John Jenkins Peacock was born in Sydney in 1798, son of Thomas and Elizabeth Peacock. On 8 February 1827, he married Maria, daughter of Thomas Parsonage and Mary Jones (both convicts), at St Phillip’s, Sydney. John and Maria Peacock had two sons and two daughters. He died at Fendale Town near Lyttleton, New Zealand, on 29 July 1868. His wife Maria died on 19 September 1884, aged 79. They are buried with their family in Barbados Street Cemetery at Christchurch, New Zealand.
Occupation & interests
Two convicts named Thomas Peacock are recorded but which of these was John Jenkins father is unclear. John Jenkins Peacock began adult life as a Hawkesbury farmer with a grant of 250 acres at Lower Portland. He acquired his master’s ticket and engaged in coastal trading with his brother-in-law Michael Gannon. By 1821 he was building a vessel at Cockle Bay and by 1823 had small vessels trading to the Hawkesbury. In 1834, he moved to Market Wharf in Sydney and in 1837 bought Bettington’s Wharf and Stores. He owned the barque Sir William Wallace and other vessels, traded with New Zealand where he bought wharves and land, and he also had land on the Parramatta River and the Hunter Valley. He was a licensee of the Dundee Arms in Gloucester Street in 1840. In 1842, he was appointed a director of the Union Assurance Co.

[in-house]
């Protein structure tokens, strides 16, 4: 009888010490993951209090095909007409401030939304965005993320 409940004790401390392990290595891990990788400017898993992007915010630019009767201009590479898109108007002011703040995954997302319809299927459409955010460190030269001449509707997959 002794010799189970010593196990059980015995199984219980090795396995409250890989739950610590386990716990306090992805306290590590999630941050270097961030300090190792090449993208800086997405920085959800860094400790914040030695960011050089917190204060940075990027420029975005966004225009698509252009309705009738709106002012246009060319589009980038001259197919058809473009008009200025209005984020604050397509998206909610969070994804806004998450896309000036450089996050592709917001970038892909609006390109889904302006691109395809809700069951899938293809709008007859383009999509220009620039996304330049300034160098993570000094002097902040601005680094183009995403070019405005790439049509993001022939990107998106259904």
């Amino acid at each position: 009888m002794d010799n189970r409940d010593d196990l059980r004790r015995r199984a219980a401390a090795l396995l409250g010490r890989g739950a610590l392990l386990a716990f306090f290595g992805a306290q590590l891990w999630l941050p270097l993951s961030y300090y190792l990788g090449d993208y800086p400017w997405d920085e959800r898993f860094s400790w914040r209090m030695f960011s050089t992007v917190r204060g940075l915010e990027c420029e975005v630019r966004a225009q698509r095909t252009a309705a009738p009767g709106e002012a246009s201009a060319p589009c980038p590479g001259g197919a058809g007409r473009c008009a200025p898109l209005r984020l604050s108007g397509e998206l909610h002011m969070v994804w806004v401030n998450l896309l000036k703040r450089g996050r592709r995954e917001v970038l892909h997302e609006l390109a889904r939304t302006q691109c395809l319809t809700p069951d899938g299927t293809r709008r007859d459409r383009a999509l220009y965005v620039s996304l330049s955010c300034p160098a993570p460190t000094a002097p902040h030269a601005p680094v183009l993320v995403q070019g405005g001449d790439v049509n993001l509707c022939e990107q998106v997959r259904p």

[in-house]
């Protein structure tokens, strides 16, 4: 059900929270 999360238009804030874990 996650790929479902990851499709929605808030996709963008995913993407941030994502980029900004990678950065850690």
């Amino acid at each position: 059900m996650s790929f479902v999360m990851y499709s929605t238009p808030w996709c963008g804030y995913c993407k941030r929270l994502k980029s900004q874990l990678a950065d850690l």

In 1836 he bought four acres of the first sub–division of Balmain, opposite his Miller’s Point wharf. In 1841 he offered 38 lots for sale but not enough were sold to save him from insolvency on 2 September 1843. He was forced to surrender all of his city and country property, his shipping assets, and his house and goods. He remained in business at Windmill Street and later Victoria Terrace, Miller’s Point until 1867. He moved to Lyttleton in the South Island of New Zealand and traded under his sons name as J T Peacock and Co. His name is commemorated at Peacock Point at Balmain, by Peacock Hill in the Hunter Valley, and also in New Zealand.
Local government service
John Jenkins Peacock was Foundation Councillor for Gipps Ward, 1 November 1842 to 20 September 1843 when he became insolvent and was disqualified from holding office.
City of Sydney: Aldermen’s File
‘Minutes of Evidence’, The Sydney Herald, 30 June 1842, p. 4 http://nla.gov.au/nla.news-article12875956
Leichhardt Historical Journal Volumes 11, 12
State Records Office: Col Sec Index; Insolvency Index